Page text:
Common Core Standards. Common Core Problem
Until you read it.
And then you realise it's far from fudgy, but not in a good way. It's one of the most prescriptive curriculum outlines you could have asked for, and clearly few educators have touched it, seen it, or passed their metaphorical red pens over it in the drafting stage. Worse still, the conditions under which it is being adopted are, how do you put it, totalitarian. Susan Ohanian explains what's wrong in a superb piece at the Huff Post:
…How about Wordsworth's Preface to Lyrical Ballads (1800), presented as an Exemplar Text, for 9th graders? When I grappled with Wordsworth's great principle of emotion recollected in tranquility as a grad student, I figured I had only myself to blame.
According to the Burlington Free Press account, both Obama and Douglas offered toasts with glasses of water. One can only wonder what the people devising the Common Core were drinking. The Exemplar Text lists offered as an appendix to the Common Core are baffling -- and ludicrous -- at every grade level.In order to qualify for the pots of money President Obama is eager to hand out, states must accept 100 percent of the Common Core standards document. They cannot pick and choose. Exercising any judgment based on what teachers and parents know about kids and about literature is forbidden.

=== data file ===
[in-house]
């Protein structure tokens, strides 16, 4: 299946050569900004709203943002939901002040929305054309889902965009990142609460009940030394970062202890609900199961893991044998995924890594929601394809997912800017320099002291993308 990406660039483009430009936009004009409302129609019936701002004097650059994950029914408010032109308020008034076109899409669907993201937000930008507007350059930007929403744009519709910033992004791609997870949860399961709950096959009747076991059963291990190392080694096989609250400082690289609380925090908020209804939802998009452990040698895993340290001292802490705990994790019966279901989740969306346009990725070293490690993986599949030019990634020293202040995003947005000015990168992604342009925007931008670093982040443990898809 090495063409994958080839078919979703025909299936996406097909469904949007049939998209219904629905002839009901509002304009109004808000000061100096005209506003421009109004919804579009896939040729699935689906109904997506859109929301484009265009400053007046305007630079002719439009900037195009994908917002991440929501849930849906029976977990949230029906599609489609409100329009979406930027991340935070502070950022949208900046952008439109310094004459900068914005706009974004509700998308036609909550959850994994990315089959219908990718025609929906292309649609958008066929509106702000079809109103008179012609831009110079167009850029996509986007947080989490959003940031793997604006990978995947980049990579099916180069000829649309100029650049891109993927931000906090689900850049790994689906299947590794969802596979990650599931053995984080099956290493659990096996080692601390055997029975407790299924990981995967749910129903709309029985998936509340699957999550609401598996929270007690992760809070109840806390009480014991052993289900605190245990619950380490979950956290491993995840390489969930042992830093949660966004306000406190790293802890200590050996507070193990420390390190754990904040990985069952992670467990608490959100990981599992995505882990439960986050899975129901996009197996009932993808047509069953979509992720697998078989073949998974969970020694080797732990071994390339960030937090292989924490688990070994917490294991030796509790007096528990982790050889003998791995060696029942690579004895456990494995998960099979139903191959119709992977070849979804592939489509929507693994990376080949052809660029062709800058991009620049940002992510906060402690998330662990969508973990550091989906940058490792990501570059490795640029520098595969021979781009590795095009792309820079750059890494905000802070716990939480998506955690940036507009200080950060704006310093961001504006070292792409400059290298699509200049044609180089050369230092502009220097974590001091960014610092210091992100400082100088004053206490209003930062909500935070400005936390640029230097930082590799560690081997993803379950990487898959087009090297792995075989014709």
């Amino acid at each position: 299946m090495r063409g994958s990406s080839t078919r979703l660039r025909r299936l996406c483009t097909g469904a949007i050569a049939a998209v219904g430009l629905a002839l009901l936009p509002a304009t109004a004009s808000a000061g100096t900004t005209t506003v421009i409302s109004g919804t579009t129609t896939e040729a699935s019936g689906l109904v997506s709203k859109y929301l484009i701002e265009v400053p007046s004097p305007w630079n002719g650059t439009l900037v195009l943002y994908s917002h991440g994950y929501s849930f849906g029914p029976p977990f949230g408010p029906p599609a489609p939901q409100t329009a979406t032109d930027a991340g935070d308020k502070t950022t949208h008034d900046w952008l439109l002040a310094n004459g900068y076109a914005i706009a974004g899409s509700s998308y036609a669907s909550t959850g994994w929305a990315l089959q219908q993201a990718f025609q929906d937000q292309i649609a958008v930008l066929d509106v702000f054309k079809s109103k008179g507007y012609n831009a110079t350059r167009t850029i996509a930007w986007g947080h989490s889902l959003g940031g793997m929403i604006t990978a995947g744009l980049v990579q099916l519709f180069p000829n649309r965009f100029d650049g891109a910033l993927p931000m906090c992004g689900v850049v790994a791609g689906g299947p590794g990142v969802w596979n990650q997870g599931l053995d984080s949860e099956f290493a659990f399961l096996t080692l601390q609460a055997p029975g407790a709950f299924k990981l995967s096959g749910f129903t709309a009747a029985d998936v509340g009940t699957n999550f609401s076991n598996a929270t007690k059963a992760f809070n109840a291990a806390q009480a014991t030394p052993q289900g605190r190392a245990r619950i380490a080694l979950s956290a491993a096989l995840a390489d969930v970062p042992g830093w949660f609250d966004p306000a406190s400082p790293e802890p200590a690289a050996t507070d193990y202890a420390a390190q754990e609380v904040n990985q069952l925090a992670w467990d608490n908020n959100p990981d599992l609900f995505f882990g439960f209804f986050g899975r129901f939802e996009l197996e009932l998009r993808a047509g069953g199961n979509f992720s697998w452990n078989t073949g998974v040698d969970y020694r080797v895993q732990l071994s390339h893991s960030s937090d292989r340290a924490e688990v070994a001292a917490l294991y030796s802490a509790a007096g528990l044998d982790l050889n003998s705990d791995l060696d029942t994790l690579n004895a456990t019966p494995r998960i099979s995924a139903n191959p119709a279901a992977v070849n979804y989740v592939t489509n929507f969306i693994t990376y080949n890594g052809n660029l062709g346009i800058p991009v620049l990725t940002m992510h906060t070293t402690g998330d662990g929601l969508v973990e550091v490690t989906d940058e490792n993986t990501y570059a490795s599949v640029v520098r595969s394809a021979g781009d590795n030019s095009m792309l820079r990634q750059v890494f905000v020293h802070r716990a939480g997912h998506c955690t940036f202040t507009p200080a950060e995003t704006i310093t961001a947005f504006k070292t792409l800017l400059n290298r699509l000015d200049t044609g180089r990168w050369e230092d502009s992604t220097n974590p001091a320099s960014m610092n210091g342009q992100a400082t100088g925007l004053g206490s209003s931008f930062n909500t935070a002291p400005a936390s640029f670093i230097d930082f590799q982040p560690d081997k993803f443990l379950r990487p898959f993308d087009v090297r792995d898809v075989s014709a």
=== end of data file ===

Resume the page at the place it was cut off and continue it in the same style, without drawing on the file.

i) if you're wanting to change education you've got to involve education from the start. And, even when you think you've done enough collaboration, add a bit more: Scotland's curriculum has been in the making for at least eight years and still people want more time to reflect on what it means for them. The mistake we're making, I think, is not just getting on with it and tweaking as we go. Scotland has a problem with not "releasing early, releasing often" (in theory, at least - I think of the hundreds/thousands of educators I know about who have been teaching along these lines for years);
ii) curricula are there to provide framework and scaffolding. They are not there to do the choice of building materials, the types of brick, the layout of the rooms or the interior designing of our learning. Politicians abroad, and closer to home in our own education blood bath of impending elections, would do well to remember that.
As a side-note, I find it vaguely amusing that the Columbus Dispatch, citing Ohio as the first state to adopt the Core Standards (above), features an advertisement for the Titanic exhibition. How appropriate.